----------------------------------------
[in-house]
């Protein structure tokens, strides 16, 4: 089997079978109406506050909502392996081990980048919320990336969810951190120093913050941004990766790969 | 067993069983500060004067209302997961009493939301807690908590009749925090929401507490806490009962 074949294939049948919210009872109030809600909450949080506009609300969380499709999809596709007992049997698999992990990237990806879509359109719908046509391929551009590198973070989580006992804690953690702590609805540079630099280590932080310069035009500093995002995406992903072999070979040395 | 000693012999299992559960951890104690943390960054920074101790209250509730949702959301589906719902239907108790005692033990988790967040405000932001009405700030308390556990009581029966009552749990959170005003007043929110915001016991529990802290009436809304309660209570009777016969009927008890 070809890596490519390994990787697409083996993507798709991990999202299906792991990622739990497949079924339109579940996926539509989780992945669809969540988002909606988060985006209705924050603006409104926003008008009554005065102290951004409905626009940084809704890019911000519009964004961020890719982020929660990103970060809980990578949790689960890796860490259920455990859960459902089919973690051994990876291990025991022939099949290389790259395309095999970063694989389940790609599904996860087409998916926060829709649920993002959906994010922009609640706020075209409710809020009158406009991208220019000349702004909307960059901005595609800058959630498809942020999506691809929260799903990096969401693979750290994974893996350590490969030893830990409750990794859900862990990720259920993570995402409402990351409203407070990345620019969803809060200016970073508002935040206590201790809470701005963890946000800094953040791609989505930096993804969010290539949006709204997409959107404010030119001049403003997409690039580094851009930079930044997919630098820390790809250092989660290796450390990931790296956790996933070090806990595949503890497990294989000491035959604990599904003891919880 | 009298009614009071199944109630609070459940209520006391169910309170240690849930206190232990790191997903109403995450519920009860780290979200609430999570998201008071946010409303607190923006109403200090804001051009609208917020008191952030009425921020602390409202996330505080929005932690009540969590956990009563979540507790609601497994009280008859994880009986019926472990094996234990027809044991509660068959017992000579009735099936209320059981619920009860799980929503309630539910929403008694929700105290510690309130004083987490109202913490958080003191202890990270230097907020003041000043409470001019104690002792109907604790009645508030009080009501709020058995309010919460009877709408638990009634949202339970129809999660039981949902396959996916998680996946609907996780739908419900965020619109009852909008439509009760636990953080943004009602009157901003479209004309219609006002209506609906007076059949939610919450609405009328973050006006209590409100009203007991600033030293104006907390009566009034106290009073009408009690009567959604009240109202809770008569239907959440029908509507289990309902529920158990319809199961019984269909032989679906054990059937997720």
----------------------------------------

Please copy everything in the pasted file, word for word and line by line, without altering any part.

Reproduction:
[in-house]
């Protein structure tokens, strides 16, 4: 089997079978109406506050909502392996081990980048919320990336969810951190120093913050941004990766790969 | 067993069983500060004067209302997961009493939301807690908590009749925090929401507490806490009962 074949294939049948919210009872109030809600909450949080506009609300969380499709999809596709007992049997698999992990990237990806879509359109719908046509391929551009590198973070989580006992804690953690702590609805540079630099280590932080310069035009500093995002995406992903072999070979040395 | 000693012999299992559960951890104690943390960054920074101790209250509730949702959301589906719902239907108790005692033990988790967040405000932001009405700030308390556990009581029966009552749990959170005003007043929110915001016991529990802290009436809304309660209570009777016969009927008890 070809890596490519390994990787697409083996993507798709991990999202299906792991990622739990497949079924339109579940996926539509989780992945669809969540988002909606988060985006209705924050603006409104926003008008009554005065102290951004409905626009940084809704890019911000519009964004961020890719982020929660990103970060809980990578949790689960890796860490259920455990859960459902089919973690051994990876291990025991022939099949290389790259395309095999970063694989389940790609599904996860087409998916926060829709649920993002959906994010922009609640706020075209409710809020009158406009991208220019000349702004909307960059901005595609800058959630498809942020999506691809929260799903990096969401693979750290994974893996350590490969030893830990409750990794859900862990990720259920993570995402409402990351409203407070990345620019969803809060200016970073508002935040206590201790809470701005963890946000800094953040791609989505930096993804969010290539949006709204997409959107404010030119001049403003997409690039580094851009930079930044997919630098820390790809250092989660290796450390990931790296956790996933070090806990595949503890497990294989000491035959604990599904003891919880 | 009298009614009071199944109630609070459940209520006391169910309170240690849930206190232990790191997903109403995450519920009860780290979200609430999570998201008071946010409303607190923006109403200090804001051009609208917020008191952030009425921020602390409202996330505080929005932690009540969590956990009563979540507790609601497994009280008859994880009986019926472990094996234990027809044991509660068959017992000579009735099936209320059981619920009860799980929503309630539910929403008694929700105290510690309130004083987490109202913490958080003191202890990270230097907020003041000043409470001019104690002792109907604790009645508030009080009501709020058995309010919460009877709408638990009634949202339970129809999660039981949902396959996916998680996946609907996780739908419900965020619109009852909008439509009760636990953080943004009602009157901003479209004309219609006002209506609906007076059949939610919450609405009328973050006006209590409100009203007991600033030293104006907390009566009034106290009073009408009690009567959604009240109202809770008569239907959440029908509507289990309902529920158990319809199961019984269909032989679906054990059937997720």